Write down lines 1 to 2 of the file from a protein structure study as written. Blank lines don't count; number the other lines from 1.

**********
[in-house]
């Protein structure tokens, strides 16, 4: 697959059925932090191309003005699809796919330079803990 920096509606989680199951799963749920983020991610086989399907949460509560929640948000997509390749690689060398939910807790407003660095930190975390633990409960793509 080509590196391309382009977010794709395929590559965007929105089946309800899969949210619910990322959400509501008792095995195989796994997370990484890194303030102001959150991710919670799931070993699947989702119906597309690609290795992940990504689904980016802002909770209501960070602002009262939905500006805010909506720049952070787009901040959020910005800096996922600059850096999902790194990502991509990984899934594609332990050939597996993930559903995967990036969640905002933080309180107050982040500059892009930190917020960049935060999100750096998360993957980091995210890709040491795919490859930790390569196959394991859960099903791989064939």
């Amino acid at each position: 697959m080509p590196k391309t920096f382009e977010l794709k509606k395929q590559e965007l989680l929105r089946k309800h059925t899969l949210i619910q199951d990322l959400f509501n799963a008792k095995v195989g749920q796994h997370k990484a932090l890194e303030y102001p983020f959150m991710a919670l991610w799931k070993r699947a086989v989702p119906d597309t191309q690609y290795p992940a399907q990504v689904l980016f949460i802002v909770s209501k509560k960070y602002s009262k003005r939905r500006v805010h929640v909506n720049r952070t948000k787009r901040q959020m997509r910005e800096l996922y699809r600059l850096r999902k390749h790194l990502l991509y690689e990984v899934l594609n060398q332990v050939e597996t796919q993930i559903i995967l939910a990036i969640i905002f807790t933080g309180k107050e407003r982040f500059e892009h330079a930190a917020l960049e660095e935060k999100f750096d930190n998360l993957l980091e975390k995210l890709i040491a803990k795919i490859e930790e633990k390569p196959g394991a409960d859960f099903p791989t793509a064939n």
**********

[in-house]
């Protein structure tokens, strides 16, 4: 697959059925932090191309003005699809796919330079803990 920096509606989680199951799963749920983020991610086989399907949460509560929640948000997509390749690689060398939910807790407003660095930190975390633990409960793509 080509590196391309382009977010794709395929590559965007929105089946309800899969949210619910990322959400509501008792095995195989796994997370990484890194303030102001959150991710919670799931070993699947989702119906597309690609290795992940990504689904980016802002909770209501960070602002009262939905500006805010909506720049952070787009901040959020910005800096996922600059850096999902790194990502991509990984899934594609332990050939597996993930559903995967990036969640905002933080309180107050982040500059892009930190917020960049935060999100750096998360993957980091995210890709040491795919490859930790390569196959394991859960099903791989064939």